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BLM Updates Draft Management Rules for Castle Valley Area

Sun Advocate reporter

The United States Bureau of Land Management announced in mid-June that the federal agency would accept comments regarding supplemental information and analysis in statements in draft form for the Carbon and Emery areas.

When the BLM released its draft resource management plan and draft environmental impact statement in July 2004, the four areas were inadvertently omitted from the plans.

The supplemental information relates to four potential areas of critical environmental concern. The first is the Desolation Canyon ACEC, which impacts 159,246 acres.

Three other ACECs are also impacted by the supplemental information: the Mussentuchit Badlands ACEC, impacting 58,398 acres; the Lower Muddy Creek ACEC, impacting 29,854 areas and the White-Tailed Prairie Dog ACEC, impacting 9,204 acres.

The Desolation Canyon ACEC is located west of the Green River between Nine Mile Canyon and Range Creek. The Mussentuchit Badlands ACEC is located south of Interstate 70, near the junction of the interstate with Utah Highway 10 in Emery County, near the Sevier line.

The Lower Muddy Creek nomination is located south of Goblin Valley and Temple Mountain, west of Utah Highway 24.

The Prairie Dog nomination is in the San Rafael Swell region east of Castle Dale.

The BLM reviewed the Desolation Canyon and Mussentuchit Badlands nominations in April 2004.

Review of the White-Tailed Prairie Dog nomination was made in March 2005 and review of the Lower Muddy Creek nomination was made in October 2004 with the coordinated effort of the Richfield field office.

During the initial public scoping of the region, the four areas were nominated as potential ACECs.

After review, the BLM has determined that they meet the criteria to be considered for further review.

"The BLM regrets this oversight," wrote Henri Bisson, acting director for the Price field office. "Further, information was provided during the public comment period for the DRMP/DEIS which further substantiates the need to consider these potential ACECs."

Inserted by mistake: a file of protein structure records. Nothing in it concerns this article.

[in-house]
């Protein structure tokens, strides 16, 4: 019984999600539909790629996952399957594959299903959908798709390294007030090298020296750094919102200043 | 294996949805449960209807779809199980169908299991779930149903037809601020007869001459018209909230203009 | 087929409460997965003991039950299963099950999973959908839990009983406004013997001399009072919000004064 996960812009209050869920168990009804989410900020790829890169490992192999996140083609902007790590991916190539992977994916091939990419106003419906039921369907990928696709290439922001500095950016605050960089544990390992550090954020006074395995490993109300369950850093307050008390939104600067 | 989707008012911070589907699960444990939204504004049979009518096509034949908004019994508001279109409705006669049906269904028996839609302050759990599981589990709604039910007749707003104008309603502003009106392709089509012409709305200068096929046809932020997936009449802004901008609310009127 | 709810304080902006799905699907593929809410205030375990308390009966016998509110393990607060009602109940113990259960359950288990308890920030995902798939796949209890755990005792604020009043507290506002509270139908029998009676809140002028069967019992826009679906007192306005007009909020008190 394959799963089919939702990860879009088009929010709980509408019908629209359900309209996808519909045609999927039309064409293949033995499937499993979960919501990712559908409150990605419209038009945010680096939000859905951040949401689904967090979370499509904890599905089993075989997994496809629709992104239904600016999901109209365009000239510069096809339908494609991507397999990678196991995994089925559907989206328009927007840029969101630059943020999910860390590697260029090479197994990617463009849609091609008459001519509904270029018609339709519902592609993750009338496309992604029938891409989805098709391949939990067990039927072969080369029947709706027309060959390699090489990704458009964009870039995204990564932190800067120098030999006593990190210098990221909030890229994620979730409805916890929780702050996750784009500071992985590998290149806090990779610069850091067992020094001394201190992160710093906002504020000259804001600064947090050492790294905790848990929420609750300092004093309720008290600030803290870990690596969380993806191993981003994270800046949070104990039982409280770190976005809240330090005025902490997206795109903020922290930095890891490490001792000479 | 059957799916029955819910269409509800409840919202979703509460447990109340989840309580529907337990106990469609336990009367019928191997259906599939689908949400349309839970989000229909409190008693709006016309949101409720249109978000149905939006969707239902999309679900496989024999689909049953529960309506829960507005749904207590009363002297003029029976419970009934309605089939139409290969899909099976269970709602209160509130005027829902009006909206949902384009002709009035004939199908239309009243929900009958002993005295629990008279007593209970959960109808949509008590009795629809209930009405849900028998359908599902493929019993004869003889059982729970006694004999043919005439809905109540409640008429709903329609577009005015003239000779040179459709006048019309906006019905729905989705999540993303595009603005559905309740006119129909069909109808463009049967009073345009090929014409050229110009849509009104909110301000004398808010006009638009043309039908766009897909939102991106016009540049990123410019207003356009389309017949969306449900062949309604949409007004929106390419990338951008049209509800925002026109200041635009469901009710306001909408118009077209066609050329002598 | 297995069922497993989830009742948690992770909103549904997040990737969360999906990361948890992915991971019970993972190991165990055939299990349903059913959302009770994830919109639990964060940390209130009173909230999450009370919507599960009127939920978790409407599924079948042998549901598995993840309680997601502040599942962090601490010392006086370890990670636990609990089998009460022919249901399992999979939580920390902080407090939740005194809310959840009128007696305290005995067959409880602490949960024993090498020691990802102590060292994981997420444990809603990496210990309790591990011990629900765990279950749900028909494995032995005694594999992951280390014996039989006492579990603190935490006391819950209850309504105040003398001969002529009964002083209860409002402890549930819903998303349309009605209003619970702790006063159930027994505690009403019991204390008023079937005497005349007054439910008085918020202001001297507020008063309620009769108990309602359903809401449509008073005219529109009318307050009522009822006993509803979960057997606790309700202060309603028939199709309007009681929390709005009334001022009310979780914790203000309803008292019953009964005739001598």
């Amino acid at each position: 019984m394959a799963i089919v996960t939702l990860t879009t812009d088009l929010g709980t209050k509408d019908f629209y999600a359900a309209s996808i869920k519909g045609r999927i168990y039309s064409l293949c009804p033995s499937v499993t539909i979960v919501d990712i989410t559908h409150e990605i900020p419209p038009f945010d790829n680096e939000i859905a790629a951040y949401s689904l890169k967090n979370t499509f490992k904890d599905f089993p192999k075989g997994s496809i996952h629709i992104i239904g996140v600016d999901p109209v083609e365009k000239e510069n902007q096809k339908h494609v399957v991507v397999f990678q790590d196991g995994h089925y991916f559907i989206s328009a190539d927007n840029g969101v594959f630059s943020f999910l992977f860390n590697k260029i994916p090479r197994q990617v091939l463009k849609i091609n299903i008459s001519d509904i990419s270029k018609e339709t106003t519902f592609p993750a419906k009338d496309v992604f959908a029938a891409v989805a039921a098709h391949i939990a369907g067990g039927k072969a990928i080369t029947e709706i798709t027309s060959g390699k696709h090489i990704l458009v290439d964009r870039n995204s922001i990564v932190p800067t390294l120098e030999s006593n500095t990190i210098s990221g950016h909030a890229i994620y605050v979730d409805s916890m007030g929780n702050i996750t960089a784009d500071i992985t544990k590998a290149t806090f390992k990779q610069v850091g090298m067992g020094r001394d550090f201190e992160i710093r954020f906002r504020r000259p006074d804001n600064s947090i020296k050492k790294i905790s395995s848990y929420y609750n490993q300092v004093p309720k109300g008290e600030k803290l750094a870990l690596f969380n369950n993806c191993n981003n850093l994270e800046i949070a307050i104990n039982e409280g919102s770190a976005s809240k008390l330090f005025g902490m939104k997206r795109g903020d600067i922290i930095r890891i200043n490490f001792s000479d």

The plans will establish guidelines relating to the objectives, policies, management actions and other decisions BLM officials at the Price field office. The BLM has stated that the proposed plan is to be comprehensive in nature. In creating the plan, the bureau hopes to address a gamut of issues, among them, air quality, cultural resources, soil and water resources, vegetation, lands and realty management, wildlife habitat and fisheries management, mineral and mining resources, recreation and OHV use, visual resource management, hazardous materials, special management designations and other related issues.

Since the release of the draft plan in 2004, the bureau has received additional comments regarding the potential ACECs and released the supplemental information in an effort to correct the oversight.

Included in the supplemental information, the BLM has released analysis of the potential ACECs and included the regions in alternative C of the draft plan. The four impacted areas were not considered in any of the alternatives previously released. Documents relating to the draft planning document now address five alternative management decisions and analyzes the impact of each of them.

The BLM has opened a 90-day public comment period, ending Sept. 8, 2006. Information regarding the draft plan can be obtained on the BLM website, or by contacting the BLM field office, Bureau of Land Management - Price Field Office, Attn: Floyd Johnson - Draft RMP Supplement, 125 South 600 West, Price, UT 84501 or by calling (435) 636-3600.

All comments will be made available for public review after processing by the BLM. The final plan is scheduled to be released in November. Once approved, the plan will replace the Price River Resource Area Management Framework Plan and the San Rafael Resource Management Plan.

The draft plans affect approximately 2.5 million acres of BLM land in the Castle Valley and the surrounding areas. The total areas affected include federal, state and privately owned lands. The final RMP will also include an updated EIS and analysis which relates to the final version of the plan.

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